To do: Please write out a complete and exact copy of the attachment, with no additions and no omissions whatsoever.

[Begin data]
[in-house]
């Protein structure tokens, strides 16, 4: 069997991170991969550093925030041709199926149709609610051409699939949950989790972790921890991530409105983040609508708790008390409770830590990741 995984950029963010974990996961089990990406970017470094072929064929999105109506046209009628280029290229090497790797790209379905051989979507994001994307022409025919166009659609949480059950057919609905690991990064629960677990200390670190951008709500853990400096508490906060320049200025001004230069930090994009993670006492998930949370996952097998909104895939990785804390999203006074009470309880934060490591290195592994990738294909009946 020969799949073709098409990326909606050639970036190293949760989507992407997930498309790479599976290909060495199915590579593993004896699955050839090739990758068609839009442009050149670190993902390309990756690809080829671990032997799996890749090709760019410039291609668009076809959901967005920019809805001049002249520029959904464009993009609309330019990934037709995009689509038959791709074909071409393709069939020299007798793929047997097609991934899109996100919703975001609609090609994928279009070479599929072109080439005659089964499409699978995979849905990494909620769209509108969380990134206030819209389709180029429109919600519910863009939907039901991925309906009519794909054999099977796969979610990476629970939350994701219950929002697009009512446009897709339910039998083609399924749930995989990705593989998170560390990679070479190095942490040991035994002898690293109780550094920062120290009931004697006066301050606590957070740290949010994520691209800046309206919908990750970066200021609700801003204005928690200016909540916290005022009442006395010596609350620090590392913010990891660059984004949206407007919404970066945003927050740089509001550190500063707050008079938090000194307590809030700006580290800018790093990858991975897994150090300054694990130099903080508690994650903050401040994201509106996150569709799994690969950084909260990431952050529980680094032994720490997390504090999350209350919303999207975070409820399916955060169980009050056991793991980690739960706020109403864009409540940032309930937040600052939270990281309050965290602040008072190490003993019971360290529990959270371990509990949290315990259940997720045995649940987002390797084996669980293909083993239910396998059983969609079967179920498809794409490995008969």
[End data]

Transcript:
[in-house]
């Protein structure tokens, strides 16, 4: 069997991170991969550093925030041709199926149709609610051409699939949950989790972790921890991530409105983040609508708790008390409770830590990741 995984950029963010974990996961089990990406970017470094072929064929999105109506046209009628280029290229090497790797790209379905051989979507994001994307022409025919166009659609949480059950057919609905690991990064629960677990200390670190951008709500853990400096508490906060320049200025001004230069930090994009993670006492998930949370996952097998909104895939990785804390999203006074009470309880934060490591290195592994990738294909009946 020969799949073709098409990326909606050639970036190293949760989507992407997930498309790479599976290909060495199915590579593993004896699955050839090739990758068609839009442009050149670190993902390309990756690809080829671990032997799996890749090709760019410039291609668009076809959901967005920019809805001049002249520029959904464009993009609309330019990934037709995009689509038959791709074909071409393709069939020299007798793929047997097609991934899109996100919703975001609609090609994928279009070479599929072109080439005659089964499409699978995979849905990494909620769209509108969380990134206030819209389709180029429109919600519910863009939907039901991925309906009519794909054999099977796969979610990476629970939350994701219950929002697009009512446009897709339910039998083609399924749930995989990705593989998170560390990679070479190095942490040991035994002898690293109780550094920062120290009931004697006066301050606590957070740290949010994520691209800046309206919908990750970066200021609700801003204005928690200016909540916290005022009442006395010596609350620090590392913010990891660059984004949206407007919404970066945003927050740089509001550190500063707050008079938090000194307590809030700006580290800018790093990858991975897994150090300054694990130099903080508690994650903050401040994201509106996150569709799994690969950084909260990431952050529980680094032994720490997390504090999350209350919303999207975070409820399916955060169980009050056991793991980690739960706020109403864009409540940032309930937040600052939270990281309050965290602040008072190490003993019971360290529990959270371990509990949290315990259940997720045995649940987002390797084996669980293909083993239910396998059983969609079967179920498809794409490995008969």